Purpose – The purpose of this paper is to contribute a broader understanding of the complexity in relationships of power and responsibility in employability in higher education contexts and posits a conceptual framework for employability as a process, something to be achieved.
Design/methodology/approach – This conceptual paper arises from experience of and research into placement practices and draws upon Joan Tronto’s feminist epistemology (1993, 2012) to argue for a critical understanding of employability.
Findings – There is little in the literature that discusses employability as a process involving moral and political work. The conceptual framework offers a process of five phases to provide a foundation for understanding employability that moves beyond a focus on skills and attributes.
Research limitations/implications – The conceptual framework enables all employability professionals, including researchers, to think beyond skills and attributes for employment to explore the implications of the relations that shape the need for employability within and outside their sphere.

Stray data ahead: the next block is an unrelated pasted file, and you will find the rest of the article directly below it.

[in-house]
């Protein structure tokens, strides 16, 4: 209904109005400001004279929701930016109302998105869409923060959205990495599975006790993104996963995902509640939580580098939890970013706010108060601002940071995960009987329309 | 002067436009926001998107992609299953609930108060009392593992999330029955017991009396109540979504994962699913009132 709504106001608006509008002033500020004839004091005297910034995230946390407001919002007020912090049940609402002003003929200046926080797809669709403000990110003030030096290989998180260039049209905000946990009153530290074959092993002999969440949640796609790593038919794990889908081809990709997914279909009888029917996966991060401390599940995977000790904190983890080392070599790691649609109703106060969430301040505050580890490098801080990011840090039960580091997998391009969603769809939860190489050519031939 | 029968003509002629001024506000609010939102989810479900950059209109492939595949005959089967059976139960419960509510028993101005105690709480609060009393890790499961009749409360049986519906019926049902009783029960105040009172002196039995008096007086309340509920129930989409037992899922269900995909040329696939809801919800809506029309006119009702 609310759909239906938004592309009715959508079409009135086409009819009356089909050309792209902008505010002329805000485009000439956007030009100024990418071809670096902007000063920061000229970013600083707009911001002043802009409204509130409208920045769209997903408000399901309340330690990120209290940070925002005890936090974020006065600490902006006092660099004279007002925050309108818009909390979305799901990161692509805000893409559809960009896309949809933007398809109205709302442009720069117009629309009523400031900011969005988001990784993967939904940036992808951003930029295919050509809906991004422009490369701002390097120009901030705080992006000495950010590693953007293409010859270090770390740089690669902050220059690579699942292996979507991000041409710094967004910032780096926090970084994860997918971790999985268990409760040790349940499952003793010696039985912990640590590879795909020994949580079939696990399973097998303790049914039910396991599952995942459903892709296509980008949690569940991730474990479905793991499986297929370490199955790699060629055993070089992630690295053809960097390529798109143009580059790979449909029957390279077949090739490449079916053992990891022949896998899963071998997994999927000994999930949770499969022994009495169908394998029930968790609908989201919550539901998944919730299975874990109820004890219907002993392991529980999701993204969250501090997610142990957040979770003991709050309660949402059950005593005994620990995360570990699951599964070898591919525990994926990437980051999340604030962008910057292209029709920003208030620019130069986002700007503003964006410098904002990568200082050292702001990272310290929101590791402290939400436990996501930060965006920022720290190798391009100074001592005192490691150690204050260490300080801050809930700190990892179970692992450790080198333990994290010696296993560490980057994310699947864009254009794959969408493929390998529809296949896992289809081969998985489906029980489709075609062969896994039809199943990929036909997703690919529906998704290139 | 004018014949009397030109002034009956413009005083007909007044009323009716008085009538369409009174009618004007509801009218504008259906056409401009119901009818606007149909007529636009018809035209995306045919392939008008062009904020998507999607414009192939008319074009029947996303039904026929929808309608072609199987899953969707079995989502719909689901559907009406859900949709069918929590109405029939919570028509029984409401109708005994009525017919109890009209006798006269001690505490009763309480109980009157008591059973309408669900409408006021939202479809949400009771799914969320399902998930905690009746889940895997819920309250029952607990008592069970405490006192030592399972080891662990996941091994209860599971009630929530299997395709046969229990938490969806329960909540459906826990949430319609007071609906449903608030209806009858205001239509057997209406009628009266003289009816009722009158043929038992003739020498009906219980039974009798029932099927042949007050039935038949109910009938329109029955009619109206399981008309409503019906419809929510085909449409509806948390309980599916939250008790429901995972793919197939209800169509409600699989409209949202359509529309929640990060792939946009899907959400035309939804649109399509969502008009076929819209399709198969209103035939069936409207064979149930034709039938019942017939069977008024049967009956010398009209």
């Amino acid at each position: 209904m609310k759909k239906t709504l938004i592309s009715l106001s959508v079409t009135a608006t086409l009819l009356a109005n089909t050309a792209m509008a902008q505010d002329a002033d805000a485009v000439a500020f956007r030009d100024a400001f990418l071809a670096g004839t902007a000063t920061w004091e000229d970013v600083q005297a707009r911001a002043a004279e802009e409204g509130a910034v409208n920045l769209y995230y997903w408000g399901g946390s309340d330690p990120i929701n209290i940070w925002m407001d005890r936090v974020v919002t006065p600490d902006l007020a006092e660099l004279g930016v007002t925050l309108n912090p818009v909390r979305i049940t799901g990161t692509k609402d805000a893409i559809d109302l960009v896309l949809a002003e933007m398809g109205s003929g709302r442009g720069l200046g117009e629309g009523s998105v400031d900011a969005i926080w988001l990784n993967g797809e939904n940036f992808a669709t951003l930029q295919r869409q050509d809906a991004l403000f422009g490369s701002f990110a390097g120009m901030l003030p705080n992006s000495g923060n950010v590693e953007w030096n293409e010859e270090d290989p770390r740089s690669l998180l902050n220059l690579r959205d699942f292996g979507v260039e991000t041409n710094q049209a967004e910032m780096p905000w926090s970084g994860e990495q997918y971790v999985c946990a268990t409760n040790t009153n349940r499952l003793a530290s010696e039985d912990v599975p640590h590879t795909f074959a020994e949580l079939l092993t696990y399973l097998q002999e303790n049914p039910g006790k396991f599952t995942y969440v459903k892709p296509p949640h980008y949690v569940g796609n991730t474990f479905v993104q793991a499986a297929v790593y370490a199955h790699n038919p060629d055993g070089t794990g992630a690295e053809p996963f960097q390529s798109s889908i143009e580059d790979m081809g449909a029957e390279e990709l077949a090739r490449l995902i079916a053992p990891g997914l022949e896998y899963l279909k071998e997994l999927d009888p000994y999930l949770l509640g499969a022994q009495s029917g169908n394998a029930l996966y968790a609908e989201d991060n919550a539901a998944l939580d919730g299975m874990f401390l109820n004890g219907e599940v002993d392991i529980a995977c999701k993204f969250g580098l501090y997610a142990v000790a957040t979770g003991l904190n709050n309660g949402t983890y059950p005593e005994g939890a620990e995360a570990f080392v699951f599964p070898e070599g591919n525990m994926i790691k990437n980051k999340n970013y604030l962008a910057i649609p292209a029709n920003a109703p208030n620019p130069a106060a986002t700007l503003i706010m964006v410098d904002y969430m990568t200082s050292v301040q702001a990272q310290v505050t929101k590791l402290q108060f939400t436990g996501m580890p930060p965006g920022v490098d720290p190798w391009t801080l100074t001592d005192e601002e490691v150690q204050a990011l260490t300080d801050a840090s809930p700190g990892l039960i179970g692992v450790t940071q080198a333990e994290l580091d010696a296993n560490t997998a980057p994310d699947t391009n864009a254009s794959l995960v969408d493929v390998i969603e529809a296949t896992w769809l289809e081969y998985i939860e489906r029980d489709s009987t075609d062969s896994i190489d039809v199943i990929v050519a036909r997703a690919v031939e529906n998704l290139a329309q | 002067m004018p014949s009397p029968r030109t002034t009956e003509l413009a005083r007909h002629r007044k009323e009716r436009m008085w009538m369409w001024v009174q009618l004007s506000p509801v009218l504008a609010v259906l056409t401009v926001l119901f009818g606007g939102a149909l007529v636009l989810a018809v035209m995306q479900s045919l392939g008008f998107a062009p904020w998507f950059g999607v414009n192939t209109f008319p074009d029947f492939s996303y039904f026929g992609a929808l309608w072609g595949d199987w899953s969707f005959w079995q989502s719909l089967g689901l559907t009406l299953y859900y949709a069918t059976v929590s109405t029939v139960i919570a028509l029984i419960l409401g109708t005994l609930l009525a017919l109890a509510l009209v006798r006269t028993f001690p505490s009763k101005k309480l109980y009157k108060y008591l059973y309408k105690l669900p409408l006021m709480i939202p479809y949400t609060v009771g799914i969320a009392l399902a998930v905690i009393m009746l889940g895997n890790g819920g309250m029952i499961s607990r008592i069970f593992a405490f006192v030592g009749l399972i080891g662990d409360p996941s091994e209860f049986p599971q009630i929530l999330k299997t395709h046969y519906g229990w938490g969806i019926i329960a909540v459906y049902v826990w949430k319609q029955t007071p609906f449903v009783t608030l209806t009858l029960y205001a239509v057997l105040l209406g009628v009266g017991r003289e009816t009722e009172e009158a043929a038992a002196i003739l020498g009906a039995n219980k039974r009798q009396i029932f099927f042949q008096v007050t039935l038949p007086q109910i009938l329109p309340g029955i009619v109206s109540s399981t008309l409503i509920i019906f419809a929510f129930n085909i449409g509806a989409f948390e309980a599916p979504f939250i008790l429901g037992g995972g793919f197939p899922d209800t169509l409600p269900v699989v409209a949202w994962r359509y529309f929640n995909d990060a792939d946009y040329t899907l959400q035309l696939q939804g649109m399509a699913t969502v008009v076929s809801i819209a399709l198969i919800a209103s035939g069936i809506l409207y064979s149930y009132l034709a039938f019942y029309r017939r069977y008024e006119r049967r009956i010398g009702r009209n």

Practical implications – Developing a conceptual framework enables employability professionals to evaluate their practices and assess: if practices are inclusive or excluding; the implications of power and responsibility; the tensions arising from the diverse nature of need in employability work.
Originality/value – This paper posits a conceptual framework for understanding the process of employability work as something to be achieved.